Laurie Gorelick Interiors


Potty Talk

Saturday morning, May 14th.  I was on the road by 8:00 am.  I whizzed down the Mass Pike; I-84 and I-91 in Connecticut; the Merritt, Hutchinson River and Henry Hudson Parkways and arrived at Eighth Avenue and West 14th Street, near my daughter's apartment in New York City by 11:30 am.  Two hundred miles in three and a half hours.  I was on a roll.  I figured I'd drive around the block once to see if I could find parking on the street.  I prayed to the NYC parking gods and they answered my prayer.  Just as I turned onto West 16th Street, a car pulled out of a great spot (and I mean GREAT) -- good until Monday morning.  A great way to start the weekend!

So began my trek to New York City for the International Contemporary Furniture Fair (ICFF) with the #Designhounds, a community of design-loving bloggers and interior designers sharing the best of design, fashion, food and travel.  In its 29th year, the ICFF is a multinational tableau of vendors, artisans and craftspeople offering innovative furnishings for the residential and commercial design marketplace.  We roamed all two and a half floors of the ICFF at the Jacob Javitz Convention Center perusing more than 750 exhibitor booths, but also shared some private talks with Luxe Interiors+Design, TOTO USA, Wilsonart and Ittala.  In this post, I want to share some interesting and, dare I say, intimate facts about toilets, courtesy of TOTO USA.  [Disclaimer: TOTO was a sponsor of my Designhounds venture].

As a LEED-certified designer (LEED stands for Leadership in Energy and Environmental Design), I emphasize conservation and sustainability in my designs.  Did you know that 27% of the water used in one year by an average American family of four is from toilet flushing?  And that's more than any other household use of water.  TOTO is a pioneer in developing water efficient products starting with their toilets.  The company was the first to bring 1.6 gallons per flush (GPF) toilets to the American market, was approached by the U.S. Environmental Protection Agency (EPA) to develop a 1.28 GPF toilet, and now has 1.0 GPF toilets in its product line which save 35% more water than standard 1.6 GPF toilets.

TOTO set the benchmark for high-efficiency toilets.  If you want the gold standard, consider the Neorest 750H.  This toilet senses when it will be used and pre-mists the bowl which better prevents waste from adhering to the bowl's surface.  To enhance the non-stick surface properties, TOTO engineers developed a titanium dioxide and zirconium coating fired into the bowl's interior glaze which furthers the elimination of organic substances including lime scale and mold.  Topping it off, an ultraviolet light is activated when the lid closes causing a photocatalytic reaction that destroys any remaining organic material inside the bowl.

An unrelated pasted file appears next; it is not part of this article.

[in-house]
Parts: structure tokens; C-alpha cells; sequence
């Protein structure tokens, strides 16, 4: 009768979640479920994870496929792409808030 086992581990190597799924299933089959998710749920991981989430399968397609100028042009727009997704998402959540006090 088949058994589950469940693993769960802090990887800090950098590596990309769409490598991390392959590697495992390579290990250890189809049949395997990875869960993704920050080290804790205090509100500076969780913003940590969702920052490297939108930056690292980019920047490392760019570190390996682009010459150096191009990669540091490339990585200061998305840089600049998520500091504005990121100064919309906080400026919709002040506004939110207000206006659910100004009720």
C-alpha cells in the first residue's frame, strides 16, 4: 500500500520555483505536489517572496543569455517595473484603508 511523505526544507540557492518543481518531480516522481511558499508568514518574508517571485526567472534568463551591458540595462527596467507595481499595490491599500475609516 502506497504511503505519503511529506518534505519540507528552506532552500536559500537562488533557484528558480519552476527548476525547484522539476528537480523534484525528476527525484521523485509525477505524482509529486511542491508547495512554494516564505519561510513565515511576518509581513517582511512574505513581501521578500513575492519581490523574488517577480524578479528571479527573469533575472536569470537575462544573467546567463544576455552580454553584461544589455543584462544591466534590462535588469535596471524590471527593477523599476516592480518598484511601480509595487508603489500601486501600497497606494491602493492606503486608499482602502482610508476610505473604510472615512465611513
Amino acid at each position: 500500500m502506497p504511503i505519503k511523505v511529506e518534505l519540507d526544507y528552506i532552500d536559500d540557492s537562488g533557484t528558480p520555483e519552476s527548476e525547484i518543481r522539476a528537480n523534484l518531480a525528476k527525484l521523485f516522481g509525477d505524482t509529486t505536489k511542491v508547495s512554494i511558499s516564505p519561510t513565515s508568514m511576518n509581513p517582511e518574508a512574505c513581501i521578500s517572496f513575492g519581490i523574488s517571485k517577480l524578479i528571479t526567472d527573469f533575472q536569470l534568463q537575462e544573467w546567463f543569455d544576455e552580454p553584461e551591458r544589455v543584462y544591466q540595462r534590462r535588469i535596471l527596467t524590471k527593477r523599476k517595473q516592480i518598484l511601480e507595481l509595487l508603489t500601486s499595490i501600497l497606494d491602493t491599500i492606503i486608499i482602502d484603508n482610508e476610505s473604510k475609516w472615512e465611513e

The interior glaze of the Neorest 750H has a pearlescent quality.

The technological advancements in Neorest are featured in other TOTO toilets.  As with Neorest, these toilets feature a hole-free rim and TOTO's patented Tornado flush technology which uses two nozzles to release water powerfully into the bowl, circulating the surface area, maintaining a waste-free and germ-free environment.

If TOTO had its way, it would be converting Americans to its Washlet.  The Washlet is a toilet seat with bidet functionality.  To date, TOTO has sold 40 million Washlets world-wide.  But Americans are slow to embrace its virtues.  I had a client about 10 years ago who traveled to Japan on business and while there, experienced the Washlet.  As soon as he returned home, he purchased a Washlet for his master bathroom.  It's just that good.  With a slow-close lid, the Washlet features a pre-mist and post-mist of electrolyzed water to keep the bowl clean and cling-free, a sensor-controlled heated seat, a nozzle that dispenses a cleansing warm-water spray and a warm-air dryer.  And all can be remote-controlled in the palm of your hand.


Thanks to TOTO, I'll be trying the Washlet out.  But I dare say I'll write a follow up with a play-by-play of the experience.